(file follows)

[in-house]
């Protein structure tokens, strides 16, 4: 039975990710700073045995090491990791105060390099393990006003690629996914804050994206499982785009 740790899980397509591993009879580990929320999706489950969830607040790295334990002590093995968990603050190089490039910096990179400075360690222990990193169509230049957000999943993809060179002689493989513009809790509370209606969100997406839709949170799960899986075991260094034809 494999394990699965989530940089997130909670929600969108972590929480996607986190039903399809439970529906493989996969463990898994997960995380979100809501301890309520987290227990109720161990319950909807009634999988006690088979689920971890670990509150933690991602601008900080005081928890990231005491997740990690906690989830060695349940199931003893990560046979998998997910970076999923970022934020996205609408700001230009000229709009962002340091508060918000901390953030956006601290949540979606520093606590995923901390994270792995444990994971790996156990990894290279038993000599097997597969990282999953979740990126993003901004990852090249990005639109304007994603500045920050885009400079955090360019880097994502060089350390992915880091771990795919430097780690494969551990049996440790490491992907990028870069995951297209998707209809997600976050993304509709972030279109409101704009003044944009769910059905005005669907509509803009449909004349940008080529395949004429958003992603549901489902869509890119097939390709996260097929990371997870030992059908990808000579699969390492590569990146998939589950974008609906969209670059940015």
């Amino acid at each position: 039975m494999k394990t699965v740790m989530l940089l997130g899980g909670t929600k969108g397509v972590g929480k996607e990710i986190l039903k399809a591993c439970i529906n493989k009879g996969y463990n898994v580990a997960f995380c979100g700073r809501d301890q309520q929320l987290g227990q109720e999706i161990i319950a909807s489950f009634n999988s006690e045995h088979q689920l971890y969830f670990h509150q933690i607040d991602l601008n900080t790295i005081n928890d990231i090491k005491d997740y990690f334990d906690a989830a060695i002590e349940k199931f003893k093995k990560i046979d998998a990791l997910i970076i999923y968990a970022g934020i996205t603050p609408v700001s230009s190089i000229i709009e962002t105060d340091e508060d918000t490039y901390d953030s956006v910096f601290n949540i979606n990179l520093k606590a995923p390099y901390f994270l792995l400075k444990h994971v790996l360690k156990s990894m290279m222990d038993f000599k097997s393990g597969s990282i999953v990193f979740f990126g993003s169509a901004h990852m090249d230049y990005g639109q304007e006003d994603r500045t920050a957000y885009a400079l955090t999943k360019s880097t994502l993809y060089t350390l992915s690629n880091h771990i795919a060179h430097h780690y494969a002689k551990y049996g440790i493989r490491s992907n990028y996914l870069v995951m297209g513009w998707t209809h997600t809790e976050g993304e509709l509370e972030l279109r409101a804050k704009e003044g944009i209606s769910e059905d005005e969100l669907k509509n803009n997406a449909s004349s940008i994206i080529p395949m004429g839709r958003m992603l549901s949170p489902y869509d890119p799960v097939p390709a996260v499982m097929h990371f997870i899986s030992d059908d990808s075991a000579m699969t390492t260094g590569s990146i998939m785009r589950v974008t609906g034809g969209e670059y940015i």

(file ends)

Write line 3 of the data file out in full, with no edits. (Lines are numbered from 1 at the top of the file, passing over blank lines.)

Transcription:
């Amino acid at each position: 039975m494999k394990t699965v740790m989530l940089l997130g899980g909670t929600k969108g397509v972590g929480k996607e990710i986190l039903k399809a591993c439970i529906n493989k009879g996969y463990n898994v580990a997960f995380c979100g700073r809501d301890q309520q929320l987290g227990q109720e999706i161990i319950a909807s489950f009634n999988s006690e045995h088979q689920l971890y969830f670990h509150q933690i607040d991602l601008n900080t790295i005081n928890d990231i090491k005491d997740y990690f334990d906690a989830a060695i002590e349940k199931f003893k093995k990560i046979d998998a990791l997910i970076i999923y968990a970022g934020i996205t603050p609408v700001s230009s190089i000229i709009e962002t105060d340091e508060d918000t490039y901390d953030s956006v910096f601290n949540i979606n990179l520093k606590a995923p390099y901390f994270l792995l400075k444990h994971v790996l360690k156990s990894m290279m222990d038993f000599k097997s393990g597969s990282i999953v990193f979740f990126g993003s169509a901004h990852m090249d230049y990005g639109q304007e006003d994603r500045t920050a957000y885009a400079l955090t999943k360019s880097t994502l993809y060089t350390l992915s690629n880091h771990i795919a060179h430097h780690y494969a002689k551990y049996g440790i493989r490491s992907n990028y996914l870069v995951m297209g513009w998707t209809h997600t809790e976050g993304e509709l509370e972030l279109r409101a804050k704009e003044g944009i209606s769910e059905d005005e969100l669907k509509n803009n997406a449909s004349s940008i994206i080529p395949m004429g839709r958003m992603l549901s949170p489902y869509d890119p799960v097939p390709a996260v499982m097929h990371f997870i899986s030992d059908d990808s075991a000579m699969t390492t260094g590569s990146i998939m785009r589950v974008t609906g034809g969209e670059y940015i």